Travis Adney: Wow, you are nerdy. The type of vendors I get excited about, and Trevor’s going to laugh at me for saying this, but I’d love to figure out a way to use artificial intelligence at L&S.

[…The room laughs…]

TA: Strictly for cost efficiency, creating relevant content, etc. One of the companies I saw at Big Omaha specializes in categorizing content like images, so it will scan the images and apply tags—animals, tourism, tacos.

TP: The content space is exploding right now. Between categorizing, creating…

LM: I’ve seen a few platforms that are able to sweep and find content relating to your brand but not necessarily created by your brand. So, for example, if someone posts a picture to Instagram with a Coke bottle in the background, Coke can find that, see what’s going on, and comment on it if they’d like. There’s also a lot of exciting things going on involving using data to optimize content options and even to create new content. Kind of like an OST on steroids.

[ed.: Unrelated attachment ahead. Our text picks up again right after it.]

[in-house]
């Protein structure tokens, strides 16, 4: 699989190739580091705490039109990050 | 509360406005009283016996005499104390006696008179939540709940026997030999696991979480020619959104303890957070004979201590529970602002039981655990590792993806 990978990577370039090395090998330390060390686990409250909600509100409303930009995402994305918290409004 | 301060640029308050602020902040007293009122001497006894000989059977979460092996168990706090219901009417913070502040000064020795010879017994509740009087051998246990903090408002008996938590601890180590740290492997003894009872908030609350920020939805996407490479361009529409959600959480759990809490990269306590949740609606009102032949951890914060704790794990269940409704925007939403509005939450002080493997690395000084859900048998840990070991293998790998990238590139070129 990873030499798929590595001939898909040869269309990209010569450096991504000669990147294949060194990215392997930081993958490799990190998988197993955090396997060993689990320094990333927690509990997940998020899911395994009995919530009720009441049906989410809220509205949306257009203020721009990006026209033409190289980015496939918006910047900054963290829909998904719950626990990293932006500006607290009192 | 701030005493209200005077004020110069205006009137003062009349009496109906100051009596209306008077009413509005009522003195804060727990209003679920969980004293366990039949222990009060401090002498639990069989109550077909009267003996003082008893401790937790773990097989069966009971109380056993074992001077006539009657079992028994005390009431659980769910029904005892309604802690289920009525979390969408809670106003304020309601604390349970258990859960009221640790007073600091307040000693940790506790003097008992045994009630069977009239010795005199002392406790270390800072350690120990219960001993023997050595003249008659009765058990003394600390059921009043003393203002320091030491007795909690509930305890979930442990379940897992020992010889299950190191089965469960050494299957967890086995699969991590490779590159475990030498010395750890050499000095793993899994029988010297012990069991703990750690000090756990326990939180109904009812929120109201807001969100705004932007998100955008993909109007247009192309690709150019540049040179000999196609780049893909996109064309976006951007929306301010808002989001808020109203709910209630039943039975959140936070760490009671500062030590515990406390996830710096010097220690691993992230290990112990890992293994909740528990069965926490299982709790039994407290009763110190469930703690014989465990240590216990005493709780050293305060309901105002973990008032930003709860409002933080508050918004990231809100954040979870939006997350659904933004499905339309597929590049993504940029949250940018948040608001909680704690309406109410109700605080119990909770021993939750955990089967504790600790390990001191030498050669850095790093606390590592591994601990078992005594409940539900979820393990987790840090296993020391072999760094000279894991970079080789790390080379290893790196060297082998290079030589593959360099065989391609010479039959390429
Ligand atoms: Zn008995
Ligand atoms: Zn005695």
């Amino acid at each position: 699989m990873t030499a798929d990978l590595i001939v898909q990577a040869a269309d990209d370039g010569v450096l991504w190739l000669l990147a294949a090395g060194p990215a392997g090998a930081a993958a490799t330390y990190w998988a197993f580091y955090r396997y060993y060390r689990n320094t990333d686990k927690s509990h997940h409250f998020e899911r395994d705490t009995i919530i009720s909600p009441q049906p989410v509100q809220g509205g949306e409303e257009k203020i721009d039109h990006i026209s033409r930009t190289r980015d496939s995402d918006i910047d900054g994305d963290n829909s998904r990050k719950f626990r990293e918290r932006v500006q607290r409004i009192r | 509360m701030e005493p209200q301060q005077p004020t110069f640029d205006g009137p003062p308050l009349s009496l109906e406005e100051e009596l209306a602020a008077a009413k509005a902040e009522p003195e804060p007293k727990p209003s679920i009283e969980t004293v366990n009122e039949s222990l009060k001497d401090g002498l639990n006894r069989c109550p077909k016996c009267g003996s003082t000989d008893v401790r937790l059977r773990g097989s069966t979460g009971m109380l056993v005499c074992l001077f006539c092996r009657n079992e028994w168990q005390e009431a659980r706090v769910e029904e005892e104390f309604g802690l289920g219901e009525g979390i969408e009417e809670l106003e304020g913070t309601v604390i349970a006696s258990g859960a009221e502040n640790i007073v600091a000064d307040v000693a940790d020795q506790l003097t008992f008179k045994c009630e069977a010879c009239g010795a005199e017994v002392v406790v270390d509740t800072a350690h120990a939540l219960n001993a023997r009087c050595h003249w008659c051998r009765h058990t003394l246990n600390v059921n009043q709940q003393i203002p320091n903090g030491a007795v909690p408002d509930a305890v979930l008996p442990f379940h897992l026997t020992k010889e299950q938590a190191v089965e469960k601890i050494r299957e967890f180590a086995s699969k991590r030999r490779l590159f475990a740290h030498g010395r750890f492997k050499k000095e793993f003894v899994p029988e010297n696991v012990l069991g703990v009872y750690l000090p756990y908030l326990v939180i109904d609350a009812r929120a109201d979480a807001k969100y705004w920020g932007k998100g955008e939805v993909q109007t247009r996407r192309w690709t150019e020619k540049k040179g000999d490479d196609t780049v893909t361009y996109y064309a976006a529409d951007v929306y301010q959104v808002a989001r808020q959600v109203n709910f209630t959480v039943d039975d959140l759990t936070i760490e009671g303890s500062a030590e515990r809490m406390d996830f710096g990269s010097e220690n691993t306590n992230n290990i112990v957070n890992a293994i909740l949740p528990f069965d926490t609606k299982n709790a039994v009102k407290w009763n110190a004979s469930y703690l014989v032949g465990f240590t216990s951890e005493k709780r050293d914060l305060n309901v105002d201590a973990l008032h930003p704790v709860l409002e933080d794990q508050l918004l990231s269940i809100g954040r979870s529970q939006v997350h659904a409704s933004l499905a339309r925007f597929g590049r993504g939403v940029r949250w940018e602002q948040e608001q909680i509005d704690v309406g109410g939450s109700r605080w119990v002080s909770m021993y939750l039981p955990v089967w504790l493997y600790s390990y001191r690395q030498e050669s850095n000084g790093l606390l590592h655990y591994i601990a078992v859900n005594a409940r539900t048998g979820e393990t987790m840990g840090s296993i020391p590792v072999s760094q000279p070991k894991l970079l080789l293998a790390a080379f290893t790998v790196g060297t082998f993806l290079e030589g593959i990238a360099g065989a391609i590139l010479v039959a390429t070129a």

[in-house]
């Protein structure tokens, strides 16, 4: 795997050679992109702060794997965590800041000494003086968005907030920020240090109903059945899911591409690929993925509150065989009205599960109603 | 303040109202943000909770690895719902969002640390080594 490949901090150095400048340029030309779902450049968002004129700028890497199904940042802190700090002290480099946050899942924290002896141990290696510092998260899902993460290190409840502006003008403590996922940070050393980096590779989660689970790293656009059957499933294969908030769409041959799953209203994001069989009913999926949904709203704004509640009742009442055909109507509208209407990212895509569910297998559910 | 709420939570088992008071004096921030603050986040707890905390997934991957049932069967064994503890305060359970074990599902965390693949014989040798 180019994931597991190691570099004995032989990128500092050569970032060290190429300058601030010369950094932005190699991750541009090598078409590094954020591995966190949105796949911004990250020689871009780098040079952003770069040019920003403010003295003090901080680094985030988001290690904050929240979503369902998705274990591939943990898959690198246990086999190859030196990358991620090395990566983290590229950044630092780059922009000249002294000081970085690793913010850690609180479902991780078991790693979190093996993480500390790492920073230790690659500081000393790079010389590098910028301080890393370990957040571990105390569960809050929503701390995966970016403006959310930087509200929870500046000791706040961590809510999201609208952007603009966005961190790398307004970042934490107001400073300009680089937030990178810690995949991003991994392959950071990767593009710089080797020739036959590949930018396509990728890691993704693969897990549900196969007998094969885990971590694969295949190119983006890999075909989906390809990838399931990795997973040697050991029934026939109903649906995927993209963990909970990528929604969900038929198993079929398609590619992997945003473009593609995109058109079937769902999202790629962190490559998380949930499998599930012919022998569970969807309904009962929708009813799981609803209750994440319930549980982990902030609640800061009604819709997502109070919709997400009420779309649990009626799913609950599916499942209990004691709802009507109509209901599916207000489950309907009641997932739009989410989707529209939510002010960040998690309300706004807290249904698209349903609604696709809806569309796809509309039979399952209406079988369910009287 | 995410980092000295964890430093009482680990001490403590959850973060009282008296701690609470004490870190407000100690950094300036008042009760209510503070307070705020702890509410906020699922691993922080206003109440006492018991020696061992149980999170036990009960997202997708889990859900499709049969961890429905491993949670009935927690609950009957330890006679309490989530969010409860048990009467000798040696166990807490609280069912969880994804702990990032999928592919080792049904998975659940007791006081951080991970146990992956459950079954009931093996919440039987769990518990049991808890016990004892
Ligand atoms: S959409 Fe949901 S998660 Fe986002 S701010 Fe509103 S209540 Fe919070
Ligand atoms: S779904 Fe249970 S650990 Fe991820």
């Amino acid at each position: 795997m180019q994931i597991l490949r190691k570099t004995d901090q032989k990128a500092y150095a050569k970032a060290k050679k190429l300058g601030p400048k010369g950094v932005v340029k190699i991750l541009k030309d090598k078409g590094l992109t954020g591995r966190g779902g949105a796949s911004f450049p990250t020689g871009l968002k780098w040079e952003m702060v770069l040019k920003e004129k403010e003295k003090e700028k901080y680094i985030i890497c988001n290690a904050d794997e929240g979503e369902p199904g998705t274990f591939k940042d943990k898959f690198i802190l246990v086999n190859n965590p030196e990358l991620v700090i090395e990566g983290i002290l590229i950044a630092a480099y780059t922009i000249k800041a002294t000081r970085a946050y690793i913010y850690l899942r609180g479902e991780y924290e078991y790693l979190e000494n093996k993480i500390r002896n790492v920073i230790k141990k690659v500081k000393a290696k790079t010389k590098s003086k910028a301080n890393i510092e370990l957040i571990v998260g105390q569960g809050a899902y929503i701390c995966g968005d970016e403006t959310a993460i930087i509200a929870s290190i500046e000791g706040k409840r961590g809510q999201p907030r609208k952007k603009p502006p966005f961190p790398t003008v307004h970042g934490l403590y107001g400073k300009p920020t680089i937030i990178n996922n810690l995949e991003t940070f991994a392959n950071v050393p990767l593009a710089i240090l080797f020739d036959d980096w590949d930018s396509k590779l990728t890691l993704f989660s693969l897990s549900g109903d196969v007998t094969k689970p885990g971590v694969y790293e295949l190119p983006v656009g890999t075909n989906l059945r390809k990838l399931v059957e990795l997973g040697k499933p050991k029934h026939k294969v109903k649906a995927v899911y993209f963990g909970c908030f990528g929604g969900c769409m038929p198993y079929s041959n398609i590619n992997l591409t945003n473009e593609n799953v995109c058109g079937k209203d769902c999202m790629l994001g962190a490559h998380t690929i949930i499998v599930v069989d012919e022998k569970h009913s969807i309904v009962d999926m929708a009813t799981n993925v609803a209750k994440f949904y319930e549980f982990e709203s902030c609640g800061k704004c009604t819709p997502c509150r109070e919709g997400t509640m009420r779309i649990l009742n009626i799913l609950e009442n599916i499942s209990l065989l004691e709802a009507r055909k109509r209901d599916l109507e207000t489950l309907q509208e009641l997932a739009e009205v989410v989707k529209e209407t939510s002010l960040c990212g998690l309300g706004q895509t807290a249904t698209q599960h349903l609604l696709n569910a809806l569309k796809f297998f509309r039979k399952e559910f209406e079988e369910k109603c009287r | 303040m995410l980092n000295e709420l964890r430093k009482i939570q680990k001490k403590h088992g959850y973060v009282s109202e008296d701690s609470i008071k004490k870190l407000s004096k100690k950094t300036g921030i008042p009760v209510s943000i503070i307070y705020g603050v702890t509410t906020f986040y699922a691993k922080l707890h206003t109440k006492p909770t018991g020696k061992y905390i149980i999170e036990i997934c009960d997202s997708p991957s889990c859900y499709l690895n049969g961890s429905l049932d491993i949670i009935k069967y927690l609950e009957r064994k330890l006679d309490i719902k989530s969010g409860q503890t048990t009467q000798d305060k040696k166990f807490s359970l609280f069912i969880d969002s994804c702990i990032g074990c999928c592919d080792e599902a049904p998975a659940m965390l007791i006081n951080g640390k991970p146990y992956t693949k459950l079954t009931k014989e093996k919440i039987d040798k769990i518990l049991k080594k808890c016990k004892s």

How can brands and marketing agencies best take advantage of emerging tech?

TA: Some things, like VR and AR, are still on the bleeding edge, so it’s still difficult to find ways to fit them in when you’re still focused on having things like websites with flawless functionality, personalized emails, that kind of thing. You have to make sure the basics are covered before you start thinking about the “cool stuff.” Not to discount things like AR and VR, because they do have the ability to grab people’s attention and really go viral.